The 2012 Phillies are 37-50 (.425).
The 1997 Phillies were 24-61 (.282).
"This was rough with a capital 'R,'" Phillies shortstop Jimmy Rollins said in a telephone interview Sunday evening with MLB.com. "It almost felt like a rebuilding-type thing with Chase and Ryan out and guys filling in, then Roy going down. It was like a rotation in the bullpen. There was nothing really stable, as far as one team collectively from the Opening Day roster to what it is now. It's just a lot of variables, and you mix that in with inconsistent play and here we are."
The Phillies are 13 games under .500 for the first time since they finished the 2000 season 65-97. They are 14 games behind the first-place Nationals in the NL East, and 10 games out of the Wild Card with eight teams in front of them in the standings.
Looking at those numbers, it's difficult to picture the Phillies playing baseball in October.
"The focus at this moment should be definitely more on playing good, quality baseball," Rollins said. "You do that and you look up and find out where you are in September. That happened to be the formula back in 2007, when the focus shifted ... forget about winning the division, let's focus on playing good baseball and see how close we can get to the Wild Card. If we get the Wild Card, who cares about the division?
"It just so happened it all happened at one time. With that experience, the regulars, we know what it takes. Is it going to happen? That's a question that really can't be answered, except on the baseball field."
The Phillies' first half ended Sunday with outfielder Jason Pridie, who replaced Jim Thome on the roster last weekend in Miami, going 2-for-3 with a double, home run and three RBIs, to lead the offense. Pridie started only because Phillies manager Charlie Manuel scratched Shane Victorino about an hour before the game because Manuel thought Victorino wasn't in the right frame of mind to play.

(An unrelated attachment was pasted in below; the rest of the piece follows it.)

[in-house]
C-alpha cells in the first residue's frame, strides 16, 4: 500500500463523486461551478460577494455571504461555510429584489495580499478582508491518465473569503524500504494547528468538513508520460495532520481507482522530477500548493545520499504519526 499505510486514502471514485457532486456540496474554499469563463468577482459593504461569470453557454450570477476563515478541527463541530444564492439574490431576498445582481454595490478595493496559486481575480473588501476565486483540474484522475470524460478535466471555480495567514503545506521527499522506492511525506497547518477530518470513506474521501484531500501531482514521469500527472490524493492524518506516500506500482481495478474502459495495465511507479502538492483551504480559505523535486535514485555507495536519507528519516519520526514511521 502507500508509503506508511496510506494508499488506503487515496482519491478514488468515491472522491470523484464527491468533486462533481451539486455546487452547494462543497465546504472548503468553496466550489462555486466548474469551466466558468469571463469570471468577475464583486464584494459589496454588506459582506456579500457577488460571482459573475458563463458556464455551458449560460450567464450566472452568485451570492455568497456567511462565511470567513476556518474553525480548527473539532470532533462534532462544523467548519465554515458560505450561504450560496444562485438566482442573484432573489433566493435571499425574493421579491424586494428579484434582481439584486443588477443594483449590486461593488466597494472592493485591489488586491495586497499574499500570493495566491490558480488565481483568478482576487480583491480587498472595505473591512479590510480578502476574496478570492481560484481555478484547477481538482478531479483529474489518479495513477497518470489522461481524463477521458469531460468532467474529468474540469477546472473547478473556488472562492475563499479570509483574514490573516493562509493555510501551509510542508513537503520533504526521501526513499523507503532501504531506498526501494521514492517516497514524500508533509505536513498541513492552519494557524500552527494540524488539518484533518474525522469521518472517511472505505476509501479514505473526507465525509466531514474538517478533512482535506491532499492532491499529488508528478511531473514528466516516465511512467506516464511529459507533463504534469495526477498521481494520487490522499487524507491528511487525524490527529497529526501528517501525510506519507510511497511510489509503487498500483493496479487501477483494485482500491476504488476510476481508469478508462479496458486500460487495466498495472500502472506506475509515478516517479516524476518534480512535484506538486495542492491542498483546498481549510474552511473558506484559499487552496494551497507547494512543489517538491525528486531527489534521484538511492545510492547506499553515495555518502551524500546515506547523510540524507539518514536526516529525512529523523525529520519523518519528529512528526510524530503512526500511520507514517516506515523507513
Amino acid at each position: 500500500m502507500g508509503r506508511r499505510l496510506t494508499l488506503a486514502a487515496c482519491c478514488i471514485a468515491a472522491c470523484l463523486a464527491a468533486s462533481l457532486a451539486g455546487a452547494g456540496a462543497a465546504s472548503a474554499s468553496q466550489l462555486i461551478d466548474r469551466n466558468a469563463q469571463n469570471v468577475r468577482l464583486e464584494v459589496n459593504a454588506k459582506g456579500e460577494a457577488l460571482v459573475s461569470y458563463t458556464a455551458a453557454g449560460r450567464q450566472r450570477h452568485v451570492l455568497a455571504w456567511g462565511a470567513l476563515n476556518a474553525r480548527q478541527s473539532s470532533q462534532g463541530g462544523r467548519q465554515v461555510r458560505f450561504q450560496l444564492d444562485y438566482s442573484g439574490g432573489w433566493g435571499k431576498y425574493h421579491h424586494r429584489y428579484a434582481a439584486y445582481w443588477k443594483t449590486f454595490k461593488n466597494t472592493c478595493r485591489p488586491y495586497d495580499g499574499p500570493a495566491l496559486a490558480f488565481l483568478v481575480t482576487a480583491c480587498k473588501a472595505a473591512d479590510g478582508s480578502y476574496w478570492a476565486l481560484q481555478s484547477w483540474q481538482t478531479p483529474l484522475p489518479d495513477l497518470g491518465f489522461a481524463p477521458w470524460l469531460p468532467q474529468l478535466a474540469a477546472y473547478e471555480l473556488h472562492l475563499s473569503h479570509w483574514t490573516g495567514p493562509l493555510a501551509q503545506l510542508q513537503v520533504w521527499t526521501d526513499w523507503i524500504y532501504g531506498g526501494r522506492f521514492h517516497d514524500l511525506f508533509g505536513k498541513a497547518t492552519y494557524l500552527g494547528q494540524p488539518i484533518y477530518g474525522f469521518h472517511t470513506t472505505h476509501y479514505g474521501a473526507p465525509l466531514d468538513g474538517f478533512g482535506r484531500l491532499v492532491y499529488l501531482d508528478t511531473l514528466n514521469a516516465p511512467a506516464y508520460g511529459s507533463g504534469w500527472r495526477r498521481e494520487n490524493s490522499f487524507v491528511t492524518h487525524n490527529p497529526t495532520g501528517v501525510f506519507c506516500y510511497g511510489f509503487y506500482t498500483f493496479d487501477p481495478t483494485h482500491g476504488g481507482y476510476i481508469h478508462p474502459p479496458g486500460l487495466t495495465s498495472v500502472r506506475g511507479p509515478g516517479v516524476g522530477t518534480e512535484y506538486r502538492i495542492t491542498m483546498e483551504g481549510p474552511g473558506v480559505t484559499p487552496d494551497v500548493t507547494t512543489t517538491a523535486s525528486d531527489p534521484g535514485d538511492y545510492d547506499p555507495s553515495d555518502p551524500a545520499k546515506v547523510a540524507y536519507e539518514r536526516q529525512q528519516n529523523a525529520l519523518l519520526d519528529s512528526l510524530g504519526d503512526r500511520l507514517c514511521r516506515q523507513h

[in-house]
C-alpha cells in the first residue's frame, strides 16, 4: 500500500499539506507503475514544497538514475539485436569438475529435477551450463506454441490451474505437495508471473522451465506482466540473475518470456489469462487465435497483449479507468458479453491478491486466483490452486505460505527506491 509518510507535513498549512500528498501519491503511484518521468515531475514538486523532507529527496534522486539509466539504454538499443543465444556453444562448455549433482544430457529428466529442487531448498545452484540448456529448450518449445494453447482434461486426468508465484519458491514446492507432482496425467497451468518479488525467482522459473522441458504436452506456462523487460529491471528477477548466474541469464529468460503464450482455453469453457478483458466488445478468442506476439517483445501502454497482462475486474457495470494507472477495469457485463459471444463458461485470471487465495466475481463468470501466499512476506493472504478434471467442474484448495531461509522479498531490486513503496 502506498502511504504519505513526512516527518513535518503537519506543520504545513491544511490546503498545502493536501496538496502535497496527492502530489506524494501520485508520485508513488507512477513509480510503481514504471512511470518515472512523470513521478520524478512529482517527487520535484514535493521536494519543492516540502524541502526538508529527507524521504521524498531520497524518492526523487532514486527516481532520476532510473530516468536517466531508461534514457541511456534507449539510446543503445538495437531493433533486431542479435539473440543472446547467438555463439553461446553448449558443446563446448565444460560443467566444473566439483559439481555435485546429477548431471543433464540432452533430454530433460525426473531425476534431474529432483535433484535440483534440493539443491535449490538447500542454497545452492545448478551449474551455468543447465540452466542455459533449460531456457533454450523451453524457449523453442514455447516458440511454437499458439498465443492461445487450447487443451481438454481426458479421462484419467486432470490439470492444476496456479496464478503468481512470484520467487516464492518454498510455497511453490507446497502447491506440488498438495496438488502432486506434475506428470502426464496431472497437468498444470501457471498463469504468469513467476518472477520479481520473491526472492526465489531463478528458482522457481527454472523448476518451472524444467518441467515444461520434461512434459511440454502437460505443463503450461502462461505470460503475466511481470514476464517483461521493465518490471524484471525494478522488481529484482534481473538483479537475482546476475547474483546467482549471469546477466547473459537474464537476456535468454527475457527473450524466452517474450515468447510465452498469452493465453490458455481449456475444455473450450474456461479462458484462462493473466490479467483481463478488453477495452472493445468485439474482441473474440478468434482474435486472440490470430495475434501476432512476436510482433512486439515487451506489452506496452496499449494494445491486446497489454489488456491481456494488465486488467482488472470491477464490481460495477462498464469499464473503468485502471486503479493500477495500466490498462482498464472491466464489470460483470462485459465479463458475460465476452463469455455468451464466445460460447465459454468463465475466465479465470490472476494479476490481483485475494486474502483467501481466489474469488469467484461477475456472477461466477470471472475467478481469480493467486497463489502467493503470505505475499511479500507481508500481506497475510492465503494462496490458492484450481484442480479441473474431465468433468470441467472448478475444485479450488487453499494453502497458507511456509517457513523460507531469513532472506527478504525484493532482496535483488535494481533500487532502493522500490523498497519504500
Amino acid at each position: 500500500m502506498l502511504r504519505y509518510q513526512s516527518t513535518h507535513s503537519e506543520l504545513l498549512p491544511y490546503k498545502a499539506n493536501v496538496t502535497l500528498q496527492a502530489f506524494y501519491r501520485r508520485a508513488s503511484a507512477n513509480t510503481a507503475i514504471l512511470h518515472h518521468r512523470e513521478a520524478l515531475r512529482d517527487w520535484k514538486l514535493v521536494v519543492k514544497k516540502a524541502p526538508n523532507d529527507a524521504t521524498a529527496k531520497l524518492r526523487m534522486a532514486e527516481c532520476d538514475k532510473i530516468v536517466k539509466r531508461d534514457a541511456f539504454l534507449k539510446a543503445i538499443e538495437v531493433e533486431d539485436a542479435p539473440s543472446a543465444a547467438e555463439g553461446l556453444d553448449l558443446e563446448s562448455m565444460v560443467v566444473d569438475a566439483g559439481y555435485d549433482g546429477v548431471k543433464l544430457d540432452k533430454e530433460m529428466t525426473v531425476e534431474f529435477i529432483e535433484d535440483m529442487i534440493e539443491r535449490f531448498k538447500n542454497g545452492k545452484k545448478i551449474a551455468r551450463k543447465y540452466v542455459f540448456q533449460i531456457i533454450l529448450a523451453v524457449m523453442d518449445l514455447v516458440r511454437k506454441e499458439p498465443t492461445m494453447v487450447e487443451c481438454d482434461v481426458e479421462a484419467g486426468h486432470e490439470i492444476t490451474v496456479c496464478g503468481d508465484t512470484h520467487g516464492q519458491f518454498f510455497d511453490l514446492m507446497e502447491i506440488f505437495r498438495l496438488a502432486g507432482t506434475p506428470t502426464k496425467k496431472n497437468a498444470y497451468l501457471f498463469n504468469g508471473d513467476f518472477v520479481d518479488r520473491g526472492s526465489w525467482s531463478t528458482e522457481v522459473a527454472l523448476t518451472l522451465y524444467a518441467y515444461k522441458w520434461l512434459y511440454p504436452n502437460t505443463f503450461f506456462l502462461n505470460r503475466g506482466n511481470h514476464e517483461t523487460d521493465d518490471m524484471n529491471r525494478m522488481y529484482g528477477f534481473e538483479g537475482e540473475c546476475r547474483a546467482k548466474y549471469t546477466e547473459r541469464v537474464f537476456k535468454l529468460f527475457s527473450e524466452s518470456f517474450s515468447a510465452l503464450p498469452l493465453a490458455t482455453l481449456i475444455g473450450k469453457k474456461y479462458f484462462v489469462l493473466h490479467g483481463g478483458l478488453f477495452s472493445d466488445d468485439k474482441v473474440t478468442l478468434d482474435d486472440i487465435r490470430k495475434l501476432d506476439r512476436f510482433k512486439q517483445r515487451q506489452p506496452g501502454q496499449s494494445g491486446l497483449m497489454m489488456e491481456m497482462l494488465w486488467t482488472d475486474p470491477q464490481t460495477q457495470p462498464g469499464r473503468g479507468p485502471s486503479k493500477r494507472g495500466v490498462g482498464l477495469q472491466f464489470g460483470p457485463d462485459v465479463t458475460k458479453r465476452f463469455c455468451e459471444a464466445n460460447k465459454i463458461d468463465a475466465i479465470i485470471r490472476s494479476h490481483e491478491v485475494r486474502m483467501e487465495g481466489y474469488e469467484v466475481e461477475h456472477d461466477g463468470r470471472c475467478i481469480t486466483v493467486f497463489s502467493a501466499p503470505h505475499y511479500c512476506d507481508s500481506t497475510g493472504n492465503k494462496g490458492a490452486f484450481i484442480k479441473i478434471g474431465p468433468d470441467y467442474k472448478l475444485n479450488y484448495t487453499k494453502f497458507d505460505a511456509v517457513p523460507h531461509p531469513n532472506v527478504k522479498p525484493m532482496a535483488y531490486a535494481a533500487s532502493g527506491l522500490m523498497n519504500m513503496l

Phillies right-hander Vance Worley allowed a two-run homer to Dan Uggla in the fourth to tie the game at 2 and three consecutive singles in the fifth to tie the game again, at 3. Left-hander Raul Valdes then allowed a solo homer to Brian McCann in the seventh inning to give Atlanta a 4-3 lead.
Players cleared out of the clubhouse quickly after the game.
"I think we're looking forward to this All-Star break," Worley said. "Kind of clear our minds, come back and start off strong. I think it'll help. We're around each other every day. We can finally get some time to ourselves and get away from the game."
The Phillies clubhouse has been a tough place to be this season, with players showing little life.
"It's heavy after the game," Rollins said. "Before the game, I think it's always the same. Guys come in expecting to play winning baseball and have the right attitude as they go about their work. Nothing changes with the way everybody goes out there. But after the game, that's when one loss becomes two losses and two losses become three losses. It's like, 'Geez, no matter how good we feel coming into the game, the end result hasn't changed.' Getting there every single day remains the same. It's just after the game it carries a little more weight."
The Phillies now have to hope the All-Star break will refocus them for the second half. They have a .614 winning percentage after the All-Star break since Manuel became manager in 2005. That is the second-best mark in baseball.
But even if the Phillies play at a .614 clip in the second half, they would finish 83-79. It would be a nice turnaround, but it also likely would leave them short of a sixth consecutive postseason berth.
Perhaps just as interesting as the Phillies' potential for a second-half recovery is what will happen to Cole Hamels, Victorino and others before the end of the month. The Phillies front office could become sellers and trade some of their most valuable talent before the July 31 Trade Deadline.
Rollins hopes that isn't the case.
"If guys are going to get traded, it has nothing to do with contracts," Rollins said. "That means that was their plan from the beginning. You just don't trade a guy right now, especially a guy like Cole Hamels, for example, just because the team is losing. You don't do that. If you're going to let them go to free agency and hope to sign them after the season, then that's what you're going to do. You're not going to all of a sudden start jumping to trade guys. That doesn't make any sense.
"I know that's what a lot of times people want to see happen: 'Well, we need to start rebuilding the team.' No, you don't. You don't hit the panic button. You let it play out. And with some guys, you have to take a chance."